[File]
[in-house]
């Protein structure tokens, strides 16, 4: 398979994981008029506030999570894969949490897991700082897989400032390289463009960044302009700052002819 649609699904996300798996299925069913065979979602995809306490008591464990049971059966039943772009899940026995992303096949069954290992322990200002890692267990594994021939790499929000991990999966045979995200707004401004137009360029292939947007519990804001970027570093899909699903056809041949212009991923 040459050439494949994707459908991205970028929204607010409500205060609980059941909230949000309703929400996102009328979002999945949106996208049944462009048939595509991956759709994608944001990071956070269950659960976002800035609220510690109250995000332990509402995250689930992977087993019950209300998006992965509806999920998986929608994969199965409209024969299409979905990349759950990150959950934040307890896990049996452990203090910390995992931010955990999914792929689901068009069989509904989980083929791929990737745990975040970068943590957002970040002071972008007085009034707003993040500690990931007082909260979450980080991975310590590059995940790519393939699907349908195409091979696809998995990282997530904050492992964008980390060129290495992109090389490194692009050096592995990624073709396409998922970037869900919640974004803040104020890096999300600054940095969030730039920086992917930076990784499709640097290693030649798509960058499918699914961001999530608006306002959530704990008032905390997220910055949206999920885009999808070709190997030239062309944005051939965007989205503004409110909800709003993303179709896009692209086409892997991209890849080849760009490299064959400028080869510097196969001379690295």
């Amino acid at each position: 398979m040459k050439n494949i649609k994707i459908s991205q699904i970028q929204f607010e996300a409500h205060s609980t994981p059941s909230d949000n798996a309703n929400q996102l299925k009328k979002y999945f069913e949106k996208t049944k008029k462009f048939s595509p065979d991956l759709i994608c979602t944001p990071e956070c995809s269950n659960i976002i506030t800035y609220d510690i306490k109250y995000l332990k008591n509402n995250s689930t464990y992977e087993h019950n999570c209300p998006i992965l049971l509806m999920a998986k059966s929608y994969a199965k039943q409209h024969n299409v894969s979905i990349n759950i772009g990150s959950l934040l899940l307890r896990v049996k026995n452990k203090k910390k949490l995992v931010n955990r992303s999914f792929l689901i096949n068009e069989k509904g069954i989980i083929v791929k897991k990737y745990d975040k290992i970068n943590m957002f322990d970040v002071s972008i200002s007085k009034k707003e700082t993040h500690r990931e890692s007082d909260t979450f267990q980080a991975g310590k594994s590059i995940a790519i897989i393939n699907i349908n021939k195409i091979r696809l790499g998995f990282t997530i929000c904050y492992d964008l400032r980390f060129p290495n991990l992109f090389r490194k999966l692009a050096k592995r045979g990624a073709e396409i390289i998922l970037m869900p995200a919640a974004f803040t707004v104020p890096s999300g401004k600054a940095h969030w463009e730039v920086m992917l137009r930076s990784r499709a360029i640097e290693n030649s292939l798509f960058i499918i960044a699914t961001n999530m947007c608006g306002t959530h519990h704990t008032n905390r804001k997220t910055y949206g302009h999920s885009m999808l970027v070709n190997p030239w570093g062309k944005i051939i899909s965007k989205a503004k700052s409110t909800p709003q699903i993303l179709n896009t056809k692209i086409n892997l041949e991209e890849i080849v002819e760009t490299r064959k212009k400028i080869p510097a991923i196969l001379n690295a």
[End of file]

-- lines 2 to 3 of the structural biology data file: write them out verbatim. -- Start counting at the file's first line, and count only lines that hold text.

């Protein structure tokens, strides 16, 4: 398979994981008029506030999570894969949490897991700082897989400032390289463009960044302009700052002819 649609699904996300798996299925069913065979979602995809306490008591464990049971059966039943772009899940026995992303096949069954290992322990200002890692267990594994021939790499929000991990999966045979995200707004401004137009360029292939947007519990804001970027570093899909699903056809041949212009991923 040459050439494949994707459908991205970028929204607010409500205060609980059941909230949000309703929400996102009328979002999945949106996208049944462009048939595509991956759709994608944001990071956070269950659960976002800035609220510690109250995000332990509402995250689930992977087993019950209300998006992965509806999920998986929608994969199965409209024969299409979905990349759950990150959950934040307890896990049996452990203090910390995992931010955990999914792929689901068009069989509904989980083929791929990737745990975040970068943590957002970040002071972008007085009034707003993040500690990931007082909260979450980080991975310590590059995940790519393939699907349908195409091979696809998995990282997530904050492992964008980390060129290495992109090389490194692009050096592995990624073709396409998922970037869900919640974004803040104020890096999300600054940095969030730039920086992917930076990784499709640097290693030649798509960058499918699914961001999530608006306002959530704990008032905390997220910055949206999920885009999808070709190997030239062309944005051939965007989205503004409110909800709003993303179709896009692209086409892997991209890849080849760009490299064959400028080869510097196969001379690295």
């Amino acid at each position: 398979m040459k050439n494949i649609k994707i459908s991205q699904i970028q929204f607010e996300a409500h205060s609980t994981p059941s909230d949000n798996a309703n929400q996102l299925k009328k979002y999945f069913e949106k996208t049944k008029k462009f048939s595509p065979d991956l759709i994608c979602t944001p990071e956070c995809s269950n659960i976002i506030t800035y609220d510690i306490k109250y995000l332990k008591n509402n995250s689930t464990y992977e087993h019950n999570c209300p998006i992965l049971l509806m999920a998986k059966s929608y994969a199965k039943q409209h024969n299409v894969s979905i990349n759950i772009g990150s959950l934040l899940l307890r896990v049996k026995n452990k203090k910390k949490l995992v931010n955990r992303s999914f792929l689901i096949n068009e069989k509904g069954i989980i083929v791929k897991k990737y745990d975040k290992i970068n943590m957002f322990d970040v002071s972008i200002s007085k009034k707003e700082t993040h500690r990931e890692s007082d909260t979450f267990q980080a991975g310590k594994s590059i995940a790519i897989i393939n699907i349908n021939k195409i091979r696809l790499g998995f990282t997530i929000c904050y492992d964008l400032r980390f060129p290495n991990l992109f090389r490194k999966l692009a050096k592995r045979g990624a073709e396409i390289i998922l970037m869900p995200a919640a974004f803040t707004v104020p890096s999300g401004k600054a940095h969030w463009e730039v920086m992917l137009r930076s990784r499709a360029i640097e290693n030649s292939l798509f960058i499918i960044a699914t961001n999530m947007c608006g306002t959530h519990h704990t008032n905390r804001k997220t910055y949206g302009h999920s885009m999808l970027v070709n190997p030239w570093g062309k944005i051939i899909s965007k989205a503004k700052s409110t909800p709003q699903i993303l179709n896009t056809k692209i086409n892997l041949e991209e890849i080849v002819e760009t490299r064959k212009k400028i080869p510097a991923i196969l001379n690295a």